Energy

Operations at Mexican oil refinery resumed this week -source

Credit: REUTERS/CARLOS JASSO

Operations at Mexican national oil company Pemex's Tula refinery resumed two days ago after a three-week closure due to rail and road blockades by protesting teachers, a company source with knowledge of the matter told Reuters on Friday.

By Ana Isabel Martinez

MEXICO CITY, Oct 22 (Reuters) - Operations at Mexican national oil company Pemex's Tula refinery resumed two days ago after a three-week closure due to rail and road blockades by protesting teachers, a company source with knowledge of the matter told Reuters on Friday.

The protest in particular hit the refinery's ability to transport a growing stockpile of fuel oil, burned to generate electricity by plants owned and operated by state-run power company CFE.

The Tula refinery located just north of Mexico City in Hidalgo state is the country's second biggest with a daily crude oil processing capacity of 315,000 barrels.

But for an extended period it has operated far below its capacity, processing an average of 153,400 barrels per day (bpd) this year through August, according to company data.

"Tula began operating again on Wednesday," the company source said, speaking on condition of anonymity.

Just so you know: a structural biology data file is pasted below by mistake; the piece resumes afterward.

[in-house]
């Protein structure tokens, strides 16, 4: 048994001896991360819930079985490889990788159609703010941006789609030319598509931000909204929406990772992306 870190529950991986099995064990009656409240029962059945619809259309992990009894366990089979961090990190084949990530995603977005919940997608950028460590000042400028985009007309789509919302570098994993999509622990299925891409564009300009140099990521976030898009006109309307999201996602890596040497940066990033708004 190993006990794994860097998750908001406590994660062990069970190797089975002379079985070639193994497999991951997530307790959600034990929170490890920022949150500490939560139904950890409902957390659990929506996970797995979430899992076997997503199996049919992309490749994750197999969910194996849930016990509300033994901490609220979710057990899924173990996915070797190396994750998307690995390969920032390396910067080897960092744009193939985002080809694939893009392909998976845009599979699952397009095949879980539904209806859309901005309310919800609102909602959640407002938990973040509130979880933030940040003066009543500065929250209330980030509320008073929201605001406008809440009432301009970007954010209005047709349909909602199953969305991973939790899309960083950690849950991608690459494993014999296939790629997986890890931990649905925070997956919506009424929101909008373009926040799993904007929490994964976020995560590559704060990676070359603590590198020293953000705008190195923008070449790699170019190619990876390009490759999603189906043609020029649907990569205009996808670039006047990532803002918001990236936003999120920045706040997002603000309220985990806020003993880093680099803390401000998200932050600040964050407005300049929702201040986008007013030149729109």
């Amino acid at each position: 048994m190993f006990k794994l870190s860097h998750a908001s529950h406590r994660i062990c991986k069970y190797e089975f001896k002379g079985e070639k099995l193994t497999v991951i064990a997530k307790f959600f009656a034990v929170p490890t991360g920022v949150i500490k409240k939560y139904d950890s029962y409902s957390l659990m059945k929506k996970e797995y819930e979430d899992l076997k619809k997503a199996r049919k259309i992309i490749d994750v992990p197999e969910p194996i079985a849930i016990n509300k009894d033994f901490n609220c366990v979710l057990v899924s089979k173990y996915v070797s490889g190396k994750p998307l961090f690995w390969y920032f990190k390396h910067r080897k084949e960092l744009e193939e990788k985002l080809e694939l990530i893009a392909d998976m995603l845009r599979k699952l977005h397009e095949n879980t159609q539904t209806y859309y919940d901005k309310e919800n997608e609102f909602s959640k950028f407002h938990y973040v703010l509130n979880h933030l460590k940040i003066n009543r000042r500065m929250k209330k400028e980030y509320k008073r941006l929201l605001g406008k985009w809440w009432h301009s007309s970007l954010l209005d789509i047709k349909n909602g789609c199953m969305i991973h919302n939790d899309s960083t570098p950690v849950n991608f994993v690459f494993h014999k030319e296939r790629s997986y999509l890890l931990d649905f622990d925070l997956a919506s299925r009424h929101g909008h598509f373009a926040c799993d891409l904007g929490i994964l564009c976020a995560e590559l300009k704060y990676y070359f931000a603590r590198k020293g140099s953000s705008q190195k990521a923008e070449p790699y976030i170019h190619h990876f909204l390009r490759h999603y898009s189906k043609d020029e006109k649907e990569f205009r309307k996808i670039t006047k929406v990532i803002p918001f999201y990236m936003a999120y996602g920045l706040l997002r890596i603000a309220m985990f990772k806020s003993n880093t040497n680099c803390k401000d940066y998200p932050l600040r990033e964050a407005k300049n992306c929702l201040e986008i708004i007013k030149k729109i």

Pemex's press office did not immediately respond to a request for comment.

President Andres Manuel Lopez Obrador told reporters at his regular morning news conference on Friday that the Tula facility was producing after he was asked if it remained closed.

"We do not have reports of problems," he said, noting that the protesters' blockade might have affected the movement of fuel oil from the plant.

"This prevents fuel oil produced in Tula from getting to the port of Lazaro Cardenas via train," said Lopez Obrador, referring to the major shipping hub on Mexico's Pacific coast.

Fuel oil is a by-product of the refining process used by several of the CFE's biggest power plants, and Lopez Obrador said tanker trucks were being used to transport it.

The president added that the government has paid teachers what they were owed in back pay, and that this action should resolve the protests.

(Reporting by Ana Isabel Martinez; Editing by David Alire Garcia and Bill Berkrot)

((david.aliregarcia@thomsonreuters.com; +52 55 5282 7151; Reuters Messaging: david.aliregarcia.thomsonreuters.com@reuters.net))

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